Here's the result after talking with Judi!

Oops  - did something go wrong? Guess I'll practise some more, Judi! :-)

October 2010 Update
I put the machine aside for many months and finally went at it again this fall. There is something compelling about this machine - and I decided that if I could learn how to pick up dropped stitches, I would attempt to make a real stocking. Sure enough, showed a method using a spare machine knitting needle that works for me, so now I had no excuse. And for some reason knitting on the cylinder was working exceptionally well. I must have stumbled across the right combination of yarn weight, tension, and needles that worked right, and 2.5 hours later, VOILA - my first sock!  

So this is my $100 sock - the price of my machine, not counting materials and labor! And my doubting husband was so pleased to see my success that he encouraged me to get back at it and make a second one, so now it's $100 for the pair! Who would pay $100 for a pair of socks? Well, maybe not $100, but wool/nylon socks are going for $30 on the internet (yes, my husband's ears really perked up when I told him that!) But besides being a novelty, what does a handmade sock give you? These pink ones are made out of inexpensive soft acrylic baby yarn, but they are so much warmer than cotton - what a "warm fuzzy feeling" they give my feet! I can only imagine what a good quality wool sock would feel like!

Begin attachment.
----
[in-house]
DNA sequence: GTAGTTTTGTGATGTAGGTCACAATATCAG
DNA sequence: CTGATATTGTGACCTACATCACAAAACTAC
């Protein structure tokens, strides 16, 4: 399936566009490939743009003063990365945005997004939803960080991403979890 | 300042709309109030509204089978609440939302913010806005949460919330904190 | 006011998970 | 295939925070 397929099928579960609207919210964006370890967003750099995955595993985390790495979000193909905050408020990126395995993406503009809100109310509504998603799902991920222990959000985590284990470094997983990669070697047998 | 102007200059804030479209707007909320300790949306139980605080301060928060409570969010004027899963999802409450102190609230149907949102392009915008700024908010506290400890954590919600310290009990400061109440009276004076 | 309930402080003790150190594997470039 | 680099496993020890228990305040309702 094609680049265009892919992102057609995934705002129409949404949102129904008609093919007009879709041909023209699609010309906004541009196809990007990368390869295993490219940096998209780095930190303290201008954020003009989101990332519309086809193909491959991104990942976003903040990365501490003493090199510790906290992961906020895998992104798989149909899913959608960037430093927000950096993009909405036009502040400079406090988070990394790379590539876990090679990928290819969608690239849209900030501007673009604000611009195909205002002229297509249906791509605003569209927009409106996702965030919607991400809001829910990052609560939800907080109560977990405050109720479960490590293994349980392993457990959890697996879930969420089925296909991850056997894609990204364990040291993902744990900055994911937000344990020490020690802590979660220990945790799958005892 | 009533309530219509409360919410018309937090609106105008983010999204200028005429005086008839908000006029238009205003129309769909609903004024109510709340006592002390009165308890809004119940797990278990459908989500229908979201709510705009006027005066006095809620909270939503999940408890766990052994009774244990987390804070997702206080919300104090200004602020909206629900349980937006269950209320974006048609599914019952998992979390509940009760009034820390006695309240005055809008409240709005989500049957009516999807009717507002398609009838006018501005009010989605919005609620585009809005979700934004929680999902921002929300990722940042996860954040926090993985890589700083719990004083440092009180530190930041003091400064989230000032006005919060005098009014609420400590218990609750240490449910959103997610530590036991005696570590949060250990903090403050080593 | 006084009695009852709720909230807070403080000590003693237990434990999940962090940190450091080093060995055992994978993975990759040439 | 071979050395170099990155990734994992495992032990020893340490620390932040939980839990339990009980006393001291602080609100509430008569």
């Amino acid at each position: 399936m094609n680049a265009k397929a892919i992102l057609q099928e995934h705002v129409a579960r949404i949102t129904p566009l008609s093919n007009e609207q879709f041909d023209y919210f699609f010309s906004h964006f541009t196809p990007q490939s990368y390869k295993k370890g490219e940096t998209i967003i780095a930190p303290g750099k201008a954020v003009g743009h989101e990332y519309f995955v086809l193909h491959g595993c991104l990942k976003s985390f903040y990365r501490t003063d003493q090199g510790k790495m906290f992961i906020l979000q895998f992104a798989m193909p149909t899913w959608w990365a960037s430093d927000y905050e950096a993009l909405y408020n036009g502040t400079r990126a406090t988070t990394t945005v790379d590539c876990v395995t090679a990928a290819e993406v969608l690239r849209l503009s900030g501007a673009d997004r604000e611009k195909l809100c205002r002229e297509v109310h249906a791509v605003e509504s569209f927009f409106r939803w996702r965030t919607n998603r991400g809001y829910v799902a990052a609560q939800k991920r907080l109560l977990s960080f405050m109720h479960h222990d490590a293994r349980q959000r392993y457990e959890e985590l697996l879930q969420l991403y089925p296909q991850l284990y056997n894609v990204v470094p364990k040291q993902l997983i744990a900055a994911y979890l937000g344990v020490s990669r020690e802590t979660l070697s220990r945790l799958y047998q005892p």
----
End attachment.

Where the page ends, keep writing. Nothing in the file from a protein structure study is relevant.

December 2010 Update
Yes! Wool Socks are Wonderful!

Miscellaneous Technical DetailsAmos (a neighboring cranker in his 80's) checked over my machine, adjusted the tension, gave me this handy heel tool, the yarn, and lots of encouragement to keep trying!

From Judi, "I keep a 3X5 notebook (which I always give away at crank-ins) along with a pencil (so you can erase & start over!!! ha ha ha) write down everything - settings, yarn used (and I even will cut a slip of the yarn & tape it to the page) and date everything. I have a notebook for everything I have done since I started in Aug 06 (and some before I actually got a 'wearable' sock)"

"Patience is a wonderful virtue to have in this hobby because you may end up doing something over & over & OVER but if you start with cheap inexpensive acrylic yarn, you can rip, rip and rip it out again & not mess up your good sock yarn. Most others willl say this advice is not good, but you can be your own judge of that - ripping good sock yarn over & over seems to me would weaken it; I used acrylic and still use it for scrap."

I did follow Judi's advice and started writing things down and it definitely enhances one's observation skills.

For my first practising sessions, I used the method from 1924 Gearhart manual where you manually "wrap" the needles by casting the yarn over the back of the needle for 2nd half of the heel. Later I found an easier method for No Wrap Heel. And since my ribber does not match my cylinder, I use the mocked hemmed top sock method. Next I want to try the no sew toe.

Judi told about the old "wind up your yarn on a TP tube" trick! I originally put the skein in the Lipton Tea contain, threading it through a small hole in the lid. Both methods worked alright for me.

Thicker needle for the 52 slot cylinder.

Thinner needles for the 72 slot cylinder. Top one came with the machine. Bottom one came from Amos. He gave me a tip on how to clean up rusty needles - shake them in a jar with water and sand for a long time. It worked!